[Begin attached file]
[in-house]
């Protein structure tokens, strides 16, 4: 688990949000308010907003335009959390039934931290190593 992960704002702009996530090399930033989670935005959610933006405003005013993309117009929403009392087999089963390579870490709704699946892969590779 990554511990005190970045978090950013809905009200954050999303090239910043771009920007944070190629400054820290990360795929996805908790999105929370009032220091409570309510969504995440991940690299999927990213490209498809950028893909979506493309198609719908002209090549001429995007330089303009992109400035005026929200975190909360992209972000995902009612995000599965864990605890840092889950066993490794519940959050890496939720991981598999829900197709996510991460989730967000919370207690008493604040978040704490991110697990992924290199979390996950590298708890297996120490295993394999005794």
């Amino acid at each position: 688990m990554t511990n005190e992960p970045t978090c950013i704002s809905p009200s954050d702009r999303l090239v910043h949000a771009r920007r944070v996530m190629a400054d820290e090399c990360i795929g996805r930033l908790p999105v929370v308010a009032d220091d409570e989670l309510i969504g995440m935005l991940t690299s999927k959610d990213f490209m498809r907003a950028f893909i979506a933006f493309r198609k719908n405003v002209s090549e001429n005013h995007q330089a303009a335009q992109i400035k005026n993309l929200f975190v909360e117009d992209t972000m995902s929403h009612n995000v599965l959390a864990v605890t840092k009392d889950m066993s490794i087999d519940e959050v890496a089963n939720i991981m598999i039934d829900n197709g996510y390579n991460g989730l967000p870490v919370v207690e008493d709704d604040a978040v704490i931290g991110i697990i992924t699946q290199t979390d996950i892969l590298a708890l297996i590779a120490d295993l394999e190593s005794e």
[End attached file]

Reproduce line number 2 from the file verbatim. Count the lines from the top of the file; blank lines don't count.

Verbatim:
């Protein structure tokens, strides 16, 4: 688990949000308010907003335009959390039934931290190593 992960704002702009996530090399930033989670935005959610933006405003005013993309117009929403009392087999089963390579870490709704699946892969590779 990554511990005190970045978090950013809905009200954050999303090239910043771009920007944070190629400054820290990360795929996805908790999105929370009032220091409570309510969504995440991940690299999927990213490209498809950028893909979506493309198609719908002209090549001429995007330089303009992109400035005026929200975190909360992209972000995902009612995000599965864990605890840092889950066993490794519940959050890496939720991981598999829900197709996510991460989730967000919370207690008493604040978040704490991110697990992924290199979390996950590298708890297996120490295993394999005794």